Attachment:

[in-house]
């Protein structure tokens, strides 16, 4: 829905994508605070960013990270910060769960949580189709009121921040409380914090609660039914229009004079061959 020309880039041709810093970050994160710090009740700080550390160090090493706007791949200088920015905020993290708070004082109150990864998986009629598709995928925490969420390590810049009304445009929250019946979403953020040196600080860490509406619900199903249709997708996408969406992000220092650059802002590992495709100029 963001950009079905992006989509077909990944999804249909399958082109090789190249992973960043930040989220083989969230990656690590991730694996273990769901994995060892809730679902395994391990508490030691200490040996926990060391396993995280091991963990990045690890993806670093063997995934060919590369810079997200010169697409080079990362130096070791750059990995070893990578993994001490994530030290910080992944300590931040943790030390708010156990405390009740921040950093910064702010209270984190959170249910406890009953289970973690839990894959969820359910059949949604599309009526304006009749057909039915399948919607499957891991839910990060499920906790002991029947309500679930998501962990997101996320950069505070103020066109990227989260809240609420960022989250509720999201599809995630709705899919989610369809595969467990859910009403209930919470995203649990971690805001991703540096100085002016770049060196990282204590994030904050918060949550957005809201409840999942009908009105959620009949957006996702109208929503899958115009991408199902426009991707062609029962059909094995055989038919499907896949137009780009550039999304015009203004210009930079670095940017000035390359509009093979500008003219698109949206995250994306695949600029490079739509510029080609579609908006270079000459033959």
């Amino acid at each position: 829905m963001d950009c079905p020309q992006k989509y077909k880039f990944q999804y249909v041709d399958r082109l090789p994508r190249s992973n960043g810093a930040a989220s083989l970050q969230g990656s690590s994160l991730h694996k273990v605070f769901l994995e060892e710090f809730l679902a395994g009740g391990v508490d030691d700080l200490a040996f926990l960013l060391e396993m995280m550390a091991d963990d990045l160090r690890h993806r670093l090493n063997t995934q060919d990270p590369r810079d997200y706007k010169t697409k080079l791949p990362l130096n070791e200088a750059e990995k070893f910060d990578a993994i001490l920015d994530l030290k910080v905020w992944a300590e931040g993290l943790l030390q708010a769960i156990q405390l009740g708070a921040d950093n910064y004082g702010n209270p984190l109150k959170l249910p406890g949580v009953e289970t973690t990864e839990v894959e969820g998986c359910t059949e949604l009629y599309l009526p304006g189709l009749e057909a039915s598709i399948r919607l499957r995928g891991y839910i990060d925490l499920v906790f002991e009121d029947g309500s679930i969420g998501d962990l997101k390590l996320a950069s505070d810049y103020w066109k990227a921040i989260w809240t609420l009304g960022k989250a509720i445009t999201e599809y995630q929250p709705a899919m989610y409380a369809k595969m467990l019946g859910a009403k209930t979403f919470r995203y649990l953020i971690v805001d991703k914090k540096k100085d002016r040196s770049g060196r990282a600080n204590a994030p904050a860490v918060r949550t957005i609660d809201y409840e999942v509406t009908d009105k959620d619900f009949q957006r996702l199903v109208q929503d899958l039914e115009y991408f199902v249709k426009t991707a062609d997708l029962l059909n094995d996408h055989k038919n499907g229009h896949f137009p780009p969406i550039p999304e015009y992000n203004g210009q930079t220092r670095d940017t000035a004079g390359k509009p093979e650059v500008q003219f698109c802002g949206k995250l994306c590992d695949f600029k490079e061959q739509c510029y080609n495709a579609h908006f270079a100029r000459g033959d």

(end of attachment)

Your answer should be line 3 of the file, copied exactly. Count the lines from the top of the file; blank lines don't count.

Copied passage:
């Amino acid at each position: 829905m963001d950009c079905p020309q992006k989509y077909k880039f990944q999804y249909v041709d399958r082109l090789p994508r190249s992973n960043g810093a930040a989220s083989l970050q969230g990656s690590s994160l991730h694996k273990v605070f769901l994995e060892e710090f809730l679902a395994g009740g391990v508490d030691d700080l200490a040996f926990l960013l060391e396993m995280m550390a091991d963990d990045l160090r690890h993806r670093l090493n063997t995934q060919d990270p590369r810079d997200y706007k010169t697409k080079l791949p990362l130096n070791e200088a750059e990995k070893f910060d990578a993994i001490l920015d994530l030290k910080v905020w992944a300590e931040g993290l943790l030390q708010a769960i156990q405390l009740g708070a921040d950093n910064y004082g702010n209270p984190l109150k959170l249910p406890g949580v009953e289970t973690t990864e839990v894959e969820g998986c359910t059949e949604l009629y599309l009526p304006g189709l009749e057909a039915s598709i399948r919607l499957r995928g891991y839910i990060d925490l499920v906790f002991e009121d029947g309500s679930i969420g998501d962990l997101k390590l996320a950069s505070d810049y103020w066109k990227a921040i989260w809240t609420l009304g960022k989250a509720i445009t999201e599809y995630q929250p709705a899919m989610y409380a369809k595969m467990l019946g859910a009403k209930t979403f919470r995203y649990l953020i971690v805001d991703k914090k540096k100085d002016r040196s770049g060196r990282a600080n204590a994030p904050a860490v918060r949550t957005i609660d809201y409840e999942v509406t009908d009105k959620d619900f009949q957006r996702l199903v109208q929503d899958l039914e115009y991408f199902v249709k426009t991707a062609d997708l029962l059909n094995d996408h055989k038919n499907g229009h896949f137009p780009p969406i550039p999304e015009y992000n203004g210009q930079t220092r670095d940017t000035a004079g390359k509009p093979e650059v500008q003219f698109c802002g949206k995250l994306c590992d695949f600029k490079e061959q739509c510029y080609n495709a579609h908006f270079a100029r000459g033959d």